The Begijnhof: A Chosen Path of Quiet Service for Women

On our last day, we made our way to Dignita, Not For Sale's cafe and culinary training program site. I wanted to learn more about the state of the Red Light District and hear from on the ground experts. Secretly, I wanted my daughter to see the out working of a life lived with passion. My passion may never become hers, but I desperately want her to discover one as meaningful. In fact, I have a working theory that the antidote to a teen's obsession with boys, bodies, and besties is catching a vision for a bigger story.

[bctt tweet="I have a working theory that the antidote to a teen's obsession with boys, bodies, and besties is catching a vision for a bigger story."]

Dignita is committed to re-creating stories for the trafficked men and women they offer culinary certificates to. We didn't need to walk the district to learn about the women photographed like monkeys in a window; to hear that the majority are threatened to come under the rule of a trafficker. We were told the district is dying (because more tourists are voyeurists than paying customers), but that it is moving underground, online. Why pay 200Euros/ hour for rent when the sale of sex can be arranged online? My daughter was concerned about the laws (having heard all about human trafficking already). Why was this legal? Why were there not better laws to protect these women? Who is going to change this?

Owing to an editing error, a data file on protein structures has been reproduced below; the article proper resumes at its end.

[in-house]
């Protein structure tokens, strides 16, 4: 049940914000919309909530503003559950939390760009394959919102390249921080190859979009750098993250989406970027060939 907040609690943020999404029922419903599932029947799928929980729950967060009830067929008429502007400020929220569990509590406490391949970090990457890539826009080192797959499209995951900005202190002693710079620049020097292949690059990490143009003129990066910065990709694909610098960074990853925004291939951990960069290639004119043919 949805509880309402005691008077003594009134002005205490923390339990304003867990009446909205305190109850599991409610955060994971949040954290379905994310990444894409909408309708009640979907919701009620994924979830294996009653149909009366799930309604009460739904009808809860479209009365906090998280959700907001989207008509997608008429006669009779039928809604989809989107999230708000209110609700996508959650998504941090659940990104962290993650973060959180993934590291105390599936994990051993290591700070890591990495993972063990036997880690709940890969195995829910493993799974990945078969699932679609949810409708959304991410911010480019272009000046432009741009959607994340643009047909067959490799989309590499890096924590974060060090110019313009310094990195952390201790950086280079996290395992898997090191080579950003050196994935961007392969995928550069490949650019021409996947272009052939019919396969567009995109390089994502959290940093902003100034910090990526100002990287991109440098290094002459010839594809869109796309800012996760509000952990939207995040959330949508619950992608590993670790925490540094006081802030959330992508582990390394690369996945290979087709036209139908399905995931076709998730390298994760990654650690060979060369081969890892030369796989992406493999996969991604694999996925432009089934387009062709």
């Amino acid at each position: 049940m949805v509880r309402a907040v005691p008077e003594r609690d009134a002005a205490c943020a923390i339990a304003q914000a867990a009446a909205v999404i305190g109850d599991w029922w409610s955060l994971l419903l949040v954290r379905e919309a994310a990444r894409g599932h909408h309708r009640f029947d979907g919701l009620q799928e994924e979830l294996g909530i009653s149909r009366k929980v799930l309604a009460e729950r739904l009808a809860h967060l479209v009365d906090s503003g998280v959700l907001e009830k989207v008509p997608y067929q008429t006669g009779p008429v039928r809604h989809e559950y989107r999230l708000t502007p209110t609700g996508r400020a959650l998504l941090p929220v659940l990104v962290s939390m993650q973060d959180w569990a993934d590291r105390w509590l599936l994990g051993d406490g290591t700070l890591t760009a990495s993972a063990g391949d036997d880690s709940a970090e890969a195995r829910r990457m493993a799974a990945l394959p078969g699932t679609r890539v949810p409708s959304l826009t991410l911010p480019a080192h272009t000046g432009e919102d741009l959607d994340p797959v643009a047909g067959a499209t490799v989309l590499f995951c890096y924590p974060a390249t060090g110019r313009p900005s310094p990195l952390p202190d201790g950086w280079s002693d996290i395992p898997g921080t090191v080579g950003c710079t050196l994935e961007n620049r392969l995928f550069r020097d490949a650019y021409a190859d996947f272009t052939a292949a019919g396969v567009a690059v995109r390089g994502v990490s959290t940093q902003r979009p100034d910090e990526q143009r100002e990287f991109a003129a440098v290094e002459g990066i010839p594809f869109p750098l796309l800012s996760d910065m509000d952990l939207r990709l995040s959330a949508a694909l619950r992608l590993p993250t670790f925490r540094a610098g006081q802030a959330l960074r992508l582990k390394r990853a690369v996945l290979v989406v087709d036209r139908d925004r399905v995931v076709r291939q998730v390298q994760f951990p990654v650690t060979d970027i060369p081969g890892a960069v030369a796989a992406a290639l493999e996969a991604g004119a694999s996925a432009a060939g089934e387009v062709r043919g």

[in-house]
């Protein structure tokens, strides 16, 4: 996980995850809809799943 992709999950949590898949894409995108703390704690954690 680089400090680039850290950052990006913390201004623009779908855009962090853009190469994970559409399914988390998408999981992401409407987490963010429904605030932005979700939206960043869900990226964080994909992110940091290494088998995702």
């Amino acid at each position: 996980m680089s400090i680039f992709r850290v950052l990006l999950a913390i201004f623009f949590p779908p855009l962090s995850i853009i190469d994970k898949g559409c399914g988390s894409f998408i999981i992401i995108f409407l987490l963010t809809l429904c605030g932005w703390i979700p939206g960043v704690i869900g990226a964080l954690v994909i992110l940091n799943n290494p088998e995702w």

I saw her blood begin to boil. The first signs of a heart breaking is anger. Holy anger leads to passion.

[bctt tweet="The first signs of a heart breaking is anger."]

This is catching a vision for living a bigger story.

Experiencing the women of the Netherlands, the strong and brave and exploited alike, provided a framework upon which to hang meaning. These are lessons you can't just teach from a book or gain from a movie. Sometimes you have to walk in their shoes, see the places from which bravery sprung forth, imagine the moments in which choices were made.